UN Secretary General on Mediterranean Migrant Crisis

Ban Ki-moon

Published Apr 28, 2015 10:24 AM by The Maritime Executive

The Mediterranean Sea has sadly become “a sea of tears, a sea of misery,” said United Nations Secretary-General Ban Ki-moon yesterday aboard an Italian naval ship, where he called on the global community to unite and take action to address the root causes of the migrant crisis.

“That is very sad. I think it seems to be the worst humanitarian crisis since the Second World War,” Mr. Ban said in his remarks on board the San Giusto in Sicily, Italy.

“It is because [of a] lack of opportunity, their pursuit for peace and a better future. We have to care for them,” he added about the migrants.

According to the UN, some 219,000 refugees and migrants crossed the Mediterranean in 2014, and at least 3,500 lives were lost. So far this year, more than 30,000 people are known to have made crossings to Italy and Greece – the first and second largest countries of arrival respectively. And numbers have recently been picking up further as sea and weather conditions improve.

Focused on the growing crisis, Mr. Ban, on an official visit to Italy April 27, arrived in Rome to meet with Italian and European leaders. Later in the day, he travelled to Sicily with Italian Prime Minister Matteo Renzi and the European Union High Representative for Foreign Affairs and Security Policy, Federica Mogherini to get a first-hand look at Italian naval operations to protect people on the high seas.

“I know it is a huge challenge for the Italian Government and, in a broader sense, European governments. Not a single country – like Italy – can bear all this responsibility,” the UN chief stressed, emphasizing the need for a more united front to focus on saving lives of those who are at sea.

Critical to that is finding a political solution, on the ground, particularly in Libya and all the political instability in northern Africa. The European Union (EU), a group of countries that has “maximum capacity and willingness,” must continue its leadership on this issue, he said, pledging support from the United Nations.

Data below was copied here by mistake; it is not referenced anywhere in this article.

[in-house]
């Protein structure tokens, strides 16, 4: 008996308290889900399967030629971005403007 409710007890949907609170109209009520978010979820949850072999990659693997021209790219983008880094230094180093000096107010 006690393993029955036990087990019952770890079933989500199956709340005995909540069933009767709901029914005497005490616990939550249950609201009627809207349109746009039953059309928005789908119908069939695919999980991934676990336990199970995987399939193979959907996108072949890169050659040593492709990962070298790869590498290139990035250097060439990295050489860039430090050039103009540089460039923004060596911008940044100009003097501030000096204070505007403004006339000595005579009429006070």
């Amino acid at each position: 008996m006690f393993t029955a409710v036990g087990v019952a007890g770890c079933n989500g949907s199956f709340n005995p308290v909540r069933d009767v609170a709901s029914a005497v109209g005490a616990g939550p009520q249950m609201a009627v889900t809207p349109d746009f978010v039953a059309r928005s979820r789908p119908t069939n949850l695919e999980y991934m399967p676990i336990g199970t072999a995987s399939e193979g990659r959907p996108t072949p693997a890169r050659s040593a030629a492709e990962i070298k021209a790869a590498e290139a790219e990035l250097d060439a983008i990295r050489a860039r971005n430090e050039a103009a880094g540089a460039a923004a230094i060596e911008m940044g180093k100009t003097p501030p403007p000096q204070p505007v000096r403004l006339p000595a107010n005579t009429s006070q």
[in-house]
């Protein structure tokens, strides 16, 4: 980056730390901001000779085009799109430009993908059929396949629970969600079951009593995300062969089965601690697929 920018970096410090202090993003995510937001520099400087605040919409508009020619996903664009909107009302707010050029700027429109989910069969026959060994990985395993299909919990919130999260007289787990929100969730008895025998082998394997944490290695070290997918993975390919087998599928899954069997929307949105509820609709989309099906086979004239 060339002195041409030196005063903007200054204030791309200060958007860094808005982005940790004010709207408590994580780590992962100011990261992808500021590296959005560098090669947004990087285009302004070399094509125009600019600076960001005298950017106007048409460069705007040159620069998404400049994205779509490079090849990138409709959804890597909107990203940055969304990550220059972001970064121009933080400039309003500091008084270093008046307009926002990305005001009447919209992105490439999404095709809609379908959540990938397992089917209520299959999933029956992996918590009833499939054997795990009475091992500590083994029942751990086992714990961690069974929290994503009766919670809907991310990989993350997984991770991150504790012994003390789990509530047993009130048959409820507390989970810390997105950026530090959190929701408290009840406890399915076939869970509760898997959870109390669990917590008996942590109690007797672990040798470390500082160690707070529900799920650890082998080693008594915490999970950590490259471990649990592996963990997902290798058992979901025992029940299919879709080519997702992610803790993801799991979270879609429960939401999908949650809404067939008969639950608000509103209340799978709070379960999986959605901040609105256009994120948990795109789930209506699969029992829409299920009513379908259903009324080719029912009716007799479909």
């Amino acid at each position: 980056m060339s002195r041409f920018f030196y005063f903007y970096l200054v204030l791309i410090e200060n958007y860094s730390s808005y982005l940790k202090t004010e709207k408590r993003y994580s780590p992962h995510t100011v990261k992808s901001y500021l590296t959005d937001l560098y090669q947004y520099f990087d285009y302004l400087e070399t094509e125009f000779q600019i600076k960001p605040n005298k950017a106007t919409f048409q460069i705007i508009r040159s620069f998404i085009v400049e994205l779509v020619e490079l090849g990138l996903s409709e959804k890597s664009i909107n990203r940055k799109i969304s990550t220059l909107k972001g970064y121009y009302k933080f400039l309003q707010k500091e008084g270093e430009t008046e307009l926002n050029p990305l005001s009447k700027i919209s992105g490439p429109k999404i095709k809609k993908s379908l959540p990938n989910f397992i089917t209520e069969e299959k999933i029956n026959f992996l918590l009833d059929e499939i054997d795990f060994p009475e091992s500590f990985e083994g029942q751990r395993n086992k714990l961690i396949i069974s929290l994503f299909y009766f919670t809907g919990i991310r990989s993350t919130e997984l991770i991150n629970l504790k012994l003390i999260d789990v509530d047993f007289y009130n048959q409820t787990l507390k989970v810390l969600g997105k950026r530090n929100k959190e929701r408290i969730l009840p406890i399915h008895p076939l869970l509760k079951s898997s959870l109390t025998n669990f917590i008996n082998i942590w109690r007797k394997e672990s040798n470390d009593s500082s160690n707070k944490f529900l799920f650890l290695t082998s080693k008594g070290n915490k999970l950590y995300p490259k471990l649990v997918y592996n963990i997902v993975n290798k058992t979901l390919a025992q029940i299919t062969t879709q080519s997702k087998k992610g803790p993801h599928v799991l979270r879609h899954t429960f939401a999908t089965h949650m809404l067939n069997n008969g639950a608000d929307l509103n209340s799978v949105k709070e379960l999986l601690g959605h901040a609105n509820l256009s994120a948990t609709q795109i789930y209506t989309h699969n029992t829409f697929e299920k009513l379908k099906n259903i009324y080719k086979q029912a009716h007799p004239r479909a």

“As Secretary-General of the United Nations and also concerned departments and agencies, particularly the High Commissioner for Refugees, we are ready to work with you. First of all, we have to stop and prevent human trafficking. This is criminal,” Mr. Ban stressed.

“So many thousands of people have lost their lives in their pursuit for a better future. I know why they have been risking their lives despite very difficult challenges,” he continued. “They are the most vulnerable and poorest people, in fact. They do not have any means.”

The UN chief also thanked Prime Minister Renzi and his Government for its “compassionate leadership” and for “bearing the brunt” of the crisis and commended EU High Representative Mogherini for strong leadership to address this problem.

“I really appreciate your hard work, despite limited resources and capacity. But only your commitment and hard work can handle this matter,” Mr. Ban also told the officers.

Yesterday’s briefing was an “invaluable experience,” he said, pledging to raise voice” for collective responsibility and sharing of responsibility and burden in the name of humanity.

“We have to help them and you can help them with your compassion,” Mr. Ban said.